- Closed Mid-October to Mid June.
- Peak crowds are in August.
- The Reds Meadow Shuttle bus runs at least every hour during the day time, and usually every 20 or 30 minutes.
How To reach Devil's Postpile National Monument by Public Transport
- Drive to the parking lot, and then use the shuttle, or hike or bike.
- Take the shuttle from Mammoth Adventure Center and The Village at Mammoth.
Love this? Explore the entire list of things to do in Mammoth Lakes before you plan your trip.
Fancy a good night's sleep after a tiring day? Check out where to stay in Mammoth Lakes and book an accommodation of your choice.
Devil's Postpile National Monument, Mammoth Lakes Reviews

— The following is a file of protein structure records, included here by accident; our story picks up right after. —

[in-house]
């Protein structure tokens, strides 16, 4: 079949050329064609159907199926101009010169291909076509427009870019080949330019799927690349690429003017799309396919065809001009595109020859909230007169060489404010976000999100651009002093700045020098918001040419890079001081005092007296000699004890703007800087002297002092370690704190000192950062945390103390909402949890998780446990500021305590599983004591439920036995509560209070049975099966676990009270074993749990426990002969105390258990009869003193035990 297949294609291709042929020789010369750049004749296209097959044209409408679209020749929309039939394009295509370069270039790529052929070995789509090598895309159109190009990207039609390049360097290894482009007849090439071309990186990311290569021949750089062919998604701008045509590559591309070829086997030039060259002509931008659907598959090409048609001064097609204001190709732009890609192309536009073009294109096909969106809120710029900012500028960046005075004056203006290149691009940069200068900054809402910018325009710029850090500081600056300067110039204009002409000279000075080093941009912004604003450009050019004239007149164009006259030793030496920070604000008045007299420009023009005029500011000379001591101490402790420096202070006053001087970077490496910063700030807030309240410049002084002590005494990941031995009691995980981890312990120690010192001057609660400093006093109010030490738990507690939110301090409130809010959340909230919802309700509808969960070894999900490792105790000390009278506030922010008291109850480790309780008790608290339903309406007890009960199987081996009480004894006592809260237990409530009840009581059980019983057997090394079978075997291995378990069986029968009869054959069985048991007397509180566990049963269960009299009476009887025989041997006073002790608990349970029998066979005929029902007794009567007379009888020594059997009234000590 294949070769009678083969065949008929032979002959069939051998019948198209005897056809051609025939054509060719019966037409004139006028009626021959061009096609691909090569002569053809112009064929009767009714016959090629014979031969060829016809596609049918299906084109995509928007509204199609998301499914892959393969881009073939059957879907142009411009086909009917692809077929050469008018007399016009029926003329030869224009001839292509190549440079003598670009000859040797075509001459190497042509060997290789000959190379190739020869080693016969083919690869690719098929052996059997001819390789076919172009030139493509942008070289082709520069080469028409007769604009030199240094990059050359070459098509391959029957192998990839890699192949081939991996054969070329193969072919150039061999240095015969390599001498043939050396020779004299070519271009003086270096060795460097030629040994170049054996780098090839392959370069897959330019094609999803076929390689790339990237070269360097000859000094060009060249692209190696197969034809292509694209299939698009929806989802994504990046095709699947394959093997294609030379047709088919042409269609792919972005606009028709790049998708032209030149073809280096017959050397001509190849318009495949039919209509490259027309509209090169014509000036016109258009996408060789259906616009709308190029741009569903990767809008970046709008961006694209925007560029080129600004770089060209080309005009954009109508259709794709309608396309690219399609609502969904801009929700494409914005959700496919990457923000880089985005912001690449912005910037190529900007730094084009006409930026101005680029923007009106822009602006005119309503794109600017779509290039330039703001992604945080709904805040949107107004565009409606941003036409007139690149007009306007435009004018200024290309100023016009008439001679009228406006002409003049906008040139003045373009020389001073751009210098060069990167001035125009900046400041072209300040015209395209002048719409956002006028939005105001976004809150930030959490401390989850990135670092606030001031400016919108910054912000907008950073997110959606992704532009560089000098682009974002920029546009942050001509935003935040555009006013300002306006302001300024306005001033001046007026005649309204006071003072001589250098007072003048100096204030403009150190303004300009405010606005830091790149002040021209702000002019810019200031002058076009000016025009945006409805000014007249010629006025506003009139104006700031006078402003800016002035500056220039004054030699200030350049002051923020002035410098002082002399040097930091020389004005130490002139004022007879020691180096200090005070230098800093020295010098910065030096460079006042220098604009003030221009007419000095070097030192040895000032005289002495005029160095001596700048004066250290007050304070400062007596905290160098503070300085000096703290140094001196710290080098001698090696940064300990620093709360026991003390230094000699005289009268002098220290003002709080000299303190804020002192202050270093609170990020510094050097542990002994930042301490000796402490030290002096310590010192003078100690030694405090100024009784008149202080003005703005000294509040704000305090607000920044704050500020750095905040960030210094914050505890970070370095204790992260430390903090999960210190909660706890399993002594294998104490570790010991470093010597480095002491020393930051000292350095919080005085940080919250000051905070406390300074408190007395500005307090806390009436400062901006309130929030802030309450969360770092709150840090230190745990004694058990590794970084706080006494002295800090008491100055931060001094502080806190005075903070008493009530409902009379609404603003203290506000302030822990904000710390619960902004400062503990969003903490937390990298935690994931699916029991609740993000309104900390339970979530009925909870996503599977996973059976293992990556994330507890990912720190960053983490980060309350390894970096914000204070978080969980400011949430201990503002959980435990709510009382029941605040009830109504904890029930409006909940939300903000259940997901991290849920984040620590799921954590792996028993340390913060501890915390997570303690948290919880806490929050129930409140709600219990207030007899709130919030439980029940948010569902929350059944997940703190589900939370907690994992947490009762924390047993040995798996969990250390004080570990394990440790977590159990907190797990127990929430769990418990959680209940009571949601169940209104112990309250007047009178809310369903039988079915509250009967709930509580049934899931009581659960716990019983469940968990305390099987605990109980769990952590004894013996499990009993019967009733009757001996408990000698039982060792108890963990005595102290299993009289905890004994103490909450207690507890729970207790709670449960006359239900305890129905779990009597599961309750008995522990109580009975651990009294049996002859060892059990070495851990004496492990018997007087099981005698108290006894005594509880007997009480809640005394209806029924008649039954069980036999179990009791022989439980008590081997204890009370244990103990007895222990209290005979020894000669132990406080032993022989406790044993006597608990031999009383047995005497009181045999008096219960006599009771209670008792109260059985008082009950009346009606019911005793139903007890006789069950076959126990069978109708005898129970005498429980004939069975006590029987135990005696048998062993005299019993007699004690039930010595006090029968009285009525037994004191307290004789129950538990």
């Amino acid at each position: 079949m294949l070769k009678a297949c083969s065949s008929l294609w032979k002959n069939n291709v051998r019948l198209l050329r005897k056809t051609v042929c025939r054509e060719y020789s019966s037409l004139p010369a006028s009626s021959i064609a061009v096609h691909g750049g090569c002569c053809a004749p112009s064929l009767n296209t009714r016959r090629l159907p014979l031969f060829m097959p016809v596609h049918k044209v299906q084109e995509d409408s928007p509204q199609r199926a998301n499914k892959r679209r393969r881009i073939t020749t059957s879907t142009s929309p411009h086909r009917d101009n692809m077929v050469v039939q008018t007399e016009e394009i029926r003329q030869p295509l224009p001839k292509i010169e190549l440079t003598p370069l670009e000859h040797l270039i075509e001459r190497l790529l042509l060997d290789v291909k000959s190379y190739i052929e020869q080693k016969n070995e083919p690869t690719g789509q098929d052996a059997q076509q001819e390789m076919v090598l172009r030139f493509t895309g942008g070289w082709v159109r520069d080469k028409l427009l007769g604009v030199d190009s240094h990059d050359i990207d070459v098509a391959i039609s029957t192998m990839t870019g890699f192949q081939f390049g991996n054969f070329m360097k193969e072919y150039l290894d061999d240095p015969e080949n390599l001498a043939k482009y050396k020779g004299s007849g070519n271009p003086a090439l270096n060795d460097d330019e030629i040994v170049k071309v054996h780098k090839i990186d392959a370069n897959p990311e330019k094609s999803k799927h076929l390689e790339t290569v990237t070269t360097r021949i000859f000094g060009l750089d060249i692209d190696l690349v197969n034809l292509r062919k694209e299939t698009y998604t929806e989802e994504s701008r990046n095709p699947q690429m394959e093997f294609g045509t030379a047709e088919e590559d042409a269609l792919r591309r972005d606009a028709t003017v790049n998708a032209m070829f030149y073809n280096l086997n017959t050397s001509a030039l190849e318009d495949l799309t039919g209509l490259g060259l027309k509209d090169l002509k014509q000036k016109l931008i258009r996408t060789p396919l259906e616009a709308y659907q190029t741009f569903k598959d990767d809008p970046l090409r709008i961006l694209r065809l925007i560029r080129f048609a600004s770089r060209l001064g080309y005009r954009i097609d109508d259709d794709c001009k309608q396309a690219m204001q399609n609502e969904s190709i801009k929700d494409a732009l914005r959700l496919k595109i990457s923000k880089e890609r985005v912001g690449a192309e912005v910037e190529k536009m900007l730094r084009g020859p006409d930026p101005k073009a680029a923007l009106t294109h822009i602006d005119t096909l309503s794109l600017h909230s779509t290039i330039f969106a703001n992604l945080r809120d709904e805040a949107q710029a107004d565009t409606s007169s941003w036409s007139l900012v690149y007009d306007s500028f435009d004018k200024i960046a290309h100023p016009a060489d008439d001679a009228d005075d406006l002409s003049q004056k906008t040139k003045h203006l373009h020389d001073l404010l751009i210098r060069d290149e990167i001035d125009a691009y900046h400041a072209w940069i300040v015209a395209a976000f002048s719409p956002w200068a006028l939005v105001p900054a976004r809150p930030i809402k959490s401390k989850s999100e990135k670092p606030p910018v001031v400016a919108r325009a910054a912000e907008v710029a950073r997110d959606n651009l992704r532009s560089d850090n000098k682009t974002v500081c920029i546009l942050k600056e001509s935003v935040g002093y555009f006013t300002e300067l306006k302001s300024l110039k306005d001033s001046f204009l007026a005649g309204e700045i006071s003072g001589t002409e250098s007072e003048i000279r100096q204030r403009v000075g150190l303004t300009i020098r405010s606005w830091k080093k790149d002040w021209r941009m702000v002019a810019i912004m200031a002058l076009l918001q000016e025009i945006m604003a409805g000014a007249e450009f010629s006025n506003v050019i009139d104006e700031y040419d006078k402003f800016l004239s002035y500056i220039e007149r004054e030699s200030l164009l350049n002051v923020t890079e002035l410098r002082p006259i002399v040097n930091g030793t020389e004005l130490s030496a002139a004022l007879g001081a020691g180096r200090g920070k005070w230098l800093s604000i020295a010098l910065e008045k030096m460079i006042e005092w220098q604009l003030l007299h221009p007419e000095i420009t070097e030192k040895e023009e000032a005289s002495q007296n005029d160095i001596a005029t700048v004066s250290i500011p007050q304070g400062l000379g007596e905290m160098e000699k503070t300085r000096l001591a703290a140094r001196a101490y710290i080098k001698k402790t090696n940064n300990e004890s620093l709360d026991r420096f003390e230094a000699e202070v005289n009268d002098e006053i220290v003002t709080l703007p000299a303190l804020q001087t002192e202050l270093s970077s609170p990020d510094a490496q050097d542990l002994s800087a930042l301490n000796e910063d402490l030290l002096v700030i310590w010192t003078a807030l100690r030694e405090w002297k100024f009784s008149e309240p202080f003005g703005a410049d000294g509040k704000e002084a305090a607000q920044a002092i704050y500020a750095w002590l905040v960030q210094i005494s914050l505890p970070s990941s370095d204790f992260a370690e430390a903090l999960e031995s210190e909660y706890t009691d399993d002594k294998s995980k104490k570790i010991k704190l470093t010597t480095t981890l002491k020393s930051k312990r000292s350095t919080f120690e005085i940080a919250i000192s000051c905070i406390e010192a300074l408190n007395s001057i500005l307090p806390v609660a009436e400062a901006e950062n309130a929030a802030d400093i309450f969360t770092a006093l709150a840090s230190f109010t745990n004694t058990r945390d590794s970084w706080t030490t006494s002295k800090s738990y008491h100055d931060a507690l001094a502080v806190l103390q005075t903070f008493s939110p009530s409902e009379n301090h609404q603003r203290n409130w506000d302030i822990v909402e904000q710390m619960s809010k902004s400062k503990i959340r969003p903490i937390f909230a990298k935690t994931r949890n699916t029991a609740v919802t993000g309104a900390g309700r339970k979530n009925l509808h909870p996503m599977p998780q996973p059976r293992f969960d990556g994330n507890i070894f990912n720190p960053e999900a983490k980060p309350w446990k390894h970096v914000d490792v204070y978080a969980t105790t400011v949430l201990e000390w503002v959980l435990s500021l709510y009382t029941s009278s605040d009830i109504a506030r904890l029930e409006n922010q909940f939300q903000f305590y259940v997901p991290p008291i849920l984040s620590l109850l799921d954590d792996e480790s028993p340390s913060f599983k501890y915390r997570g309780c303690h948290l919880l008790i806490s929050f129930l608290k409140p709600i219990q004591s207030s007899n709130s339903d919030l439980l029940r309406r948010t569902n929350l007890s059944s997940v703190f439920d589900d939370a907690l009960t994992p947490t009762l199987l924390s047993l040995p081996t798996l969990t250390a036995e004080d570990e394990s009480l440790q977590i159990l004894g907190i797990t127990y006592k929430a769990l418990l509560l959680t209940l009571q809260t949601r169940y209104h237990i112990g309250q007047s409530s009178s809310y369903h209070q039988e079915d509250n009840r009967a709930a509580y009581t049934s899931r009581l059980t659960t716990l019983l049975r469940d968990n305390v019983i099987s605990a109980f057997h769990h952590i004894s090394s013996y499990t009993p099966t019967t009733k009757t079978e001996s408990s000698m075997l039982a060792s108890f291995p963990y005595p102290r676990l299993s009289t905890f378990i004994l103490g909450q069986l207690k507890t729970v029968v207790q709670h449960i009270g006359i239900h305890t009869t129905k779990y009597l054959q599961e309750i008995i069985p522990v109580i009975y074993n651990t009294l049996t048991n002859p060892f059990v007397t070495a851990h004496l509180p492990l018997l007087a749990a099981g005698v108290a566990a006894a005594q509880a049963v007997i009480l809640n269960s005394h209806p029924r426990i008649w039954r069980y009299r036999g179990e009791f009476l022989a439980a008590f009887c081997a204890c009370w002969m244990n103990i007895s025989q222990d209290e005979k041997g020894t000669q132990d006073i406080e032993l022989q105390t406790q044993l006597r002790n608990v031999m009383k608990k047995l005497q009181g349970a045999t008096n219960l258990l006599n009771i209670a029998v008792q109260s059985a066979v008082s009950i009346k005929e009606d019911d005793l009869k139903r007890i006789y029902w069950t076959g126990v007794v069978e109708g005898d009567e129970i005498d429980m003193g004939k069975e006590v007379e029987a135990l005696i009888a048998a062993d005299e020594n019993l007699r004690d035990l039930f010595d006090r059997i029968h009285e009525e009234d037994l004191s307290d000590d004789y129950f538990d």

Devils Postpile NM contains one of the best examples of columnar basalt (the result of rapid lava cooling) in the country. One can stand near the base, looking upward at the 60 ft high nearly-perfect symmetrical columns, or hike above to stand on top of the volcanic rock's hexagonal geometric forms. Glacial polish adds to their beauty. The Devils Postpile Formation is simply amazing. Because of winter snow conditions in the Sierra Nevada Mountains, Devils Postpile has limited visitation times. Usually, the park opens in mid-June and closes by mid-October, but can vary from year to year. During peak summer season, the use of a mandatory shuttle bus is required to visit the park. The Reds Meadow/Devils Postpile shuttle begins at the Mammoth Mountain Main Lodge where plenty of parking is available. Fees are $7.00 per adult, $4.00 per child. There's much more to Devils Postpile NM than its namesake basalt columns. A small ranger station is located where the shuttle bus stops. From there, a 5 mile RT hike can take one to the 101 ft tall misty Rainbow Falls. Backpacking access into the high Sierra including the John Muir Wilderness and the Pacific Crest Trail happens here. Rafting and fishing are popular on the nearby San Joaquin River. So whether just taking the shuttle for an afternoon or planning an overnight adventure, Devils Postpile is certainly worth a visit.